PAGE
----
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Rhode Island : Hope



Rhode Island

Rhode Island, Rhode Island is the smallest state in the US. Despite its size, Rhode Island has a lot to offer tourists. Rhode Island is home to many historical sites, beautiful beaches, and delicious seafood.

Rhode Island is also a great place to learn about American history, especially the history of racism and Jim Crow.
Rhode Island was one of the first states to ratify the Constitution, and it was also one of the first states to abolish slavery. However, Rhode Island did not officially abolish slavery until 1842, nearly 20 years after most other states had done so. This delay was due in part to the large number of slaveholders in Rhode Island at the time. In fact, Rhode Island was the last Northern state to abolish slavery.

After abolition, Rhode Island passed a series of Jim Crow laws that discriminated against black people. These laws mandated separate but equal facilities for blacks and whites and prohibited interracial marriage. Jim Crow laws were not finally abolished in Rhode Island until 1963.
Racism is a pervasive and insidious problem that affects many parts of the United States, and Rhode Island is no exception. Despite its small size and reputation for being a progressive state, Rhode Island has a long and complex history of racism that continues to shape its social and political landscape today.

One of the most significant issues facing Rhode Island in terms of racism is the persistent racial wealth gap. According to a 2017 report by the Economic Progress Institute, the median household income for white families in Rhode Island is more than twice that of Black and Latino families. This gap is even wider when it comes to wealth, with white households having a median net worth that is more than ten times that of Black and Latino households. These disparities are the result of a long history of discriminatory policies and practices, including redlining, which denied people of color access to mortgages and loans, and exclusion from high-paying jobs and educational opportunities.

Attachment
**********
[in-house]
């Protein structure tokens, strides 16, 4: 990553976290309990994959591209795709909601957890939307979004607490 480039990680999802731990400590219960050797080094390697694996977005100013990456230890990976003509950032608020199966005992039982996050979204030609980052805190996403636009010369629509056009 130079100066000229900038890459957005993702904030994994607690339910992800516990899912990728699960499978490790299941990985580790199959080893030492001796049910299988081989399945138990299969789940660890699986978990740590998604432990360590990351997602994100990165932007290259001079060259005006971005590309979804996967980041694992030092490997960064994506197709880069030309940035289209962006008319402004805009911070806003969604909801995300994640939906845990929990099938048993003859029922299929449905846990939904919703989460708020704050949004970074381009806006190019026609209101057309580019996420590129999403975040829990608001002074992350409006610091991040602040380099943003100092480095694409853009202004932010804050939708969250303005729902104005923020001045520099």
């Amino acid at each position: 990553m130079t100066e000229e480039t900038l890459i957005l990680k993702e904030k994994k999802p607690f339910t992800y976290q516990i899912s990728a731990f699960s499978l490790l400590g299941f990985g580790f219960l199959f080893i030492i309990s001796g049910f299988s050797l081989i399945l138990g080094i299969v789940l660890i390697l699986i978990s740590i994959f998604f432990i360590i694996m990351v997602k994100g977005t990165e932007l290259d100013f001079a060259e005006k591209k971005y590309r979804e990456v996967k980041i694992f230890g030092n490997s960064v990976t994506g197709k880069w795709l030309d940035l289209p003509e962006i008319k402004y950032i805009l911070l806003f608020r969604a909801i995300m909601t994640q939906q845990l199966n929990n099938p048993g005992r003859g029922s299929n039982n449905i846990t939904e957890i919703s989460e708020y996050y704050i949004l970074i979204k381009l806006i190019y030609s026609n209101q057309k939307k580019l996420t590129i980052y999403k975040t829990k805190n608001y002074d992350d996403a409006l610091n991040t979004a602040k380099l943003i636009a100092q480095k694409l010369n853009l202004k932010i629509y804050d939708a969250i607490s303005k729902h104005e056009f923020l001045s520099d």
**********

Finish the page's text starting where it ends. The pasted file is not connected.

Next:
Another major issue facing Rhode Island is police brutality and systemic racism within law enforcement. In recent years, the state has seen a number of high-profile cases of police violence against Black and Brown people, including the killing of Joseph Santos, a Cape Verdean man who was shot and killed by police in 2017, and the assault of Jhamal Gonsalves, a Black man who was seriously injured when a police car collided with his moped during a protest in 2020. These incidents have sparked widespread protests and calls for police reform, but many activists and community members argue that much more needs to be done to address the root causes of police brutality and ensure accountability for officers who engage in misconduct.

Additionally, Rhode Island has a history of racial discrimination in housing, education, and employment. The state was one of the last in the nation to desegregate its schools, and many neighborhoods remain highly segregated to this day. The state has also been criticized for its lack of diversity in political leadership, with only a handful of people of color holding elected office at the state or local level.


Sundown town, in U.S. history, a town that excluded nonwhite people—most frequently African Americans—from remaining in town after sunset.

Here is a current list of sundown towns in Rhode Island. This list has been created by Tougaloo College in Tougaloo, MS. This list is a work in progress. Some cities have been confirmed as sundown towns and some are listed for other or similar reasons.

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